24 March 2011

The correct number is zero, not one or two.

The media is in a tizzy over a tower controller that (apparently) fell asleep on a very slow overnight shift.  Transportation Secretary Ray Lahood reacted demanding two controllers on the overnight shift.

Here's the deal.  Landing at an airport without an active control tower is No Big Deal.  Most airports do not even have a tower, and most of the towers close over night.  Instead of getting clearance to land from a controller, they check the runway themselves looking for unsafe conditions and broadcast in the blind to tell other aircraft in the area where they are and what they are doing.  Then land on the runway of their choice.  If there is more than one aircraft in the area aiming to land, pilots self coordinate who is first and who will follow.

In reality, the tower controllers job is very simple.  Look to see if the runway is clear and assuming no one is holding a drag race on the runway, clear the plane to land.  Why do we need a highly paid professional to check the runway then get on the radio and say "Citation 12345, cleared to land runway one niner".  Then a second call as they clear the runway "Citation 12345, taxi to parking, monitor ground, good night."

Pilots are a self sufficient bunch.  They can judge their own runway safety and find the way to their destination on the field.  The go-around on short final due to a fouled runway is a standard training scenario.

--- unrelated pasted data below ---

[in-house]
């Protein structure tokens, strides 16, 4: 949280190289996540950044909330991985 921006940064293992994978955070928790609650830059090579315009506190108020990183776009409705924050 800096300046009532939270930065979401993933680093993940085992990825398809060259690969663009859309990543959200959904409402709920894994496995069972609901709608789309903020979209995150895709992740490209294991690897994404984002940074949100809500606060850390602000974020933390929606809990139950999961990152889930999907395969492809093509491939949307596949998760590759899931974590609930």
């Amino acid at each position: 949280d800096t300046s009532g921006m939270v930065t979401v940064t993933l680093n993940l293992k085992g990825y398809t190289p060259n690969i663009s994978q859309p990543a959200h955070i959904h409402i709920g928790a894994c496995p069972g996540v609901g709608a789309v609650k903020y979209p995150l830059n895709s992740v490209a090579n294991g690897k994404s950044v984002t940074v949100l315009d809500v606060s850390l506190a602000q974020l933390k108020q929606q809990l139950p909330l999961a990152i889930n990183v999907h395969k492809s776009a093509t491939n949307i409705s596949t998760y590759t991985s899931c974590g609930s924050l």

Reagan National airport (KDCA) is at the center of the most highly restricted airspace in the country.  The TRACON controllers watching the airspace out 30 miles know what planes are in the area and where they are.  I cannot think of another airport more secure both in the air and on the ground, and less in need of an overnight controller.

A comment at MArooned notes there is no commercial traffic after 10PM.

LaHood's two controller "solution" effectively means one controller's job is to make sure the other does not fall asleep.   What a waste of a second controller!  Train engineers I understand have a deadman switch that requires a human interaction every so ofter unless the controls are otherwise adjusted.   In my experience working off shift, the second one controller means will cover while the other one sleeps and vice versa.  They will each spend half the night sleeping, snoozing for dollars.

There's an old joke about the aircraft cockpit of the future.  "The crew will consist of a pilot and a dog.  The pilot is there to monitor the autopilot and systems.  He doesn't actually do anything since that's all handled by computers and controlled from the ground.  The dog is there to bite the pilot if he tries to touch anything."

The right answer is not one or two controllers, but no controllers.  Close the tower overnight and save the money. DCA is probably the most secure airport in the land.  Pilots can judge their landing runway and taxi to their destination.  We do it all the time. 

Even if there is some reason to keep the one controller, a better solution is to hire a dog.   Or a very loud alarm.

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